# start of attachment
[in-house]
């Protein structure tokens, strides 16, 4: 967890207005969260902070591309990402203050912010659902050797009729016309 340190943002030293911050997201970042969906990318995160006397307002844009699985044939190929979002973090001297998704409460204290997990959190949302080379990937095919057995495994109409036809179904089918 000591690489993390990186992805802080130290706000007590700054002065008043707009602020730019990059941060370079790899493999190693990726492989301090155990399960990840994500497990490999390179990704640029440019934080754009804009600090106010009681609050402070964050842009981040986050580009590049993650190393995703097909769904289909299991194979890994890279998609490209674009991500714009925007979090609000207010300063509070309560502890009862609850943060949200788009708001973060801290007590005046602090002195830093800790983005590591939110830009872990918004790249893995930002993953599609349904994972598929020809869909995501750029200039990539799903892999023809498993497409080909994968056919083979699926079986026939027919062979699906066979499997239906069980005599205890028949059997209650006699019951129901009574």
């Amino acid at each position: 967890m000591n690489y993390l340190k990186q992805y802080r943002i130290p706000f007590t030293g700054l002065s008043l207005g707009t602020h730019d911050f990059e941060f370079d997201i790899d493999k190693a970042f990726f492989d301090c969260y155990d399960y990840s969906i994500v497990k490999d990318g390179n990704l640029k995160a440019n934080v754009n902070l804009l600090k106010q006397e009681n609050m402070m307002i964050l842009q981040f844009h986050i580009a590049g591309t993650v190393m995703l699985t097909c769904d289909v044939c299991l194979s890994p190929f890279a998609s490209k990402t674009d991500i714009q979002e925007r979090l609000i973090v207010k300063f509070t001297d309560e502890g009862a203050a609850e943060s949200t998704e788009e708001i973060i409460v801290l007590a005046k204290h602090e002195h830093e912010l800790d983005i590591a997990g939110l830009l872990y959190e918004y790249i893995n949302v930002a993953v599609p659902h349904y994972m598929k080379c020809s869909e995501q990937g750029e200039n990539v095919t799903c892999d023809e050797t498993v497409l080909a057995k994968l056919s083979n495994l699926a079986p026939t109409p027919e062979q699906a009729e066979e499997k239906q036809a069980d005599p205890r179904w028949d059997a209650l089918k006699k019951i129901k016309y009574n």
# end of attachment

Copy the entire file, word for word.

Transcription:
[in-house]
């Protein structure tokens, strides 16, 4: 967890207005969260902070591309990402203050912010659902050797009729016309 340190943002030293911050997201970042969906990318995160006397307002844009699985044939190929979002973090001297998704409460204290997990959190949302080379990937095919057995495994109409036809179904089918 000591690489993390990186992805802080130290706000007590700054002065008043707009602020730019990059941060370079790899493999190693990726492989301090155990399960990840994500497990490999390179990704640029440019934080754009804009600090106010009681609050402070964050842009981040986050580009590049993650190393995703097909769904289909299991194979890994890279998609490209674009991500714009925007979090609000207010300063509070309560502890009862609850943060949200788009708001973060801290007590005046602090002195830093800790983005590591939110830009872990918004790249893995930002993953599609349904994972598929020809869909995501750029200039990539799903892999023809498993497409080909994968056919083979699926079986026939027919062979699906066979499997239906069980005599205890028949059997209650006699019951129901009574």
């Amino acid at each position: 967890m000591n690489y993390l340190k990186q992805y802080r943002i130290p706000f007590t030293g700054l002065s008043l207005g707009t602020h730019d911050f990059e941060f370079d997201i790899d493999k190693a970042f990726f492989d301090c969260y155990d399960y990840s969906i994500v497990k490999d990318g390179n990704l640029k995160a440019n934080v754009n902070l804009l600090k106010q006397e009681n609050m402070m307002i964050l842009q981040f844009h986050i580009a590049g591309t993650v190393m995703l699985t097909c769904d289909v044939c299991l194979s890994p190929f890279a998609s490209k990402t674009d991500i714009q979002e925007r979090l609000i973090v207010k300063f509070t001297d309560e502890g009862a203050a609850e943060s949200t998704e788009e708001i973060i409460v801290l007590a005046k204290h602090e002195h830093e912010l800790d983005i590591a997990g939110l830009l872990y959190e918004y790249i893995n949302v930002a993953v599609p659902h349904y994972m598929k080379c020809s869909e995501q990937g750029e200039n990539v095919t799903c892999d023809e050797t498993v497409l080909a057995k994968l056919s083979n495994l699926a079986p026939t109409p027919e062979q699906a009729e066979e499997k239906q036809a069980d005599p205890r179904w028949d059997a209650l089918k006699k019951i129901k016309y009574n």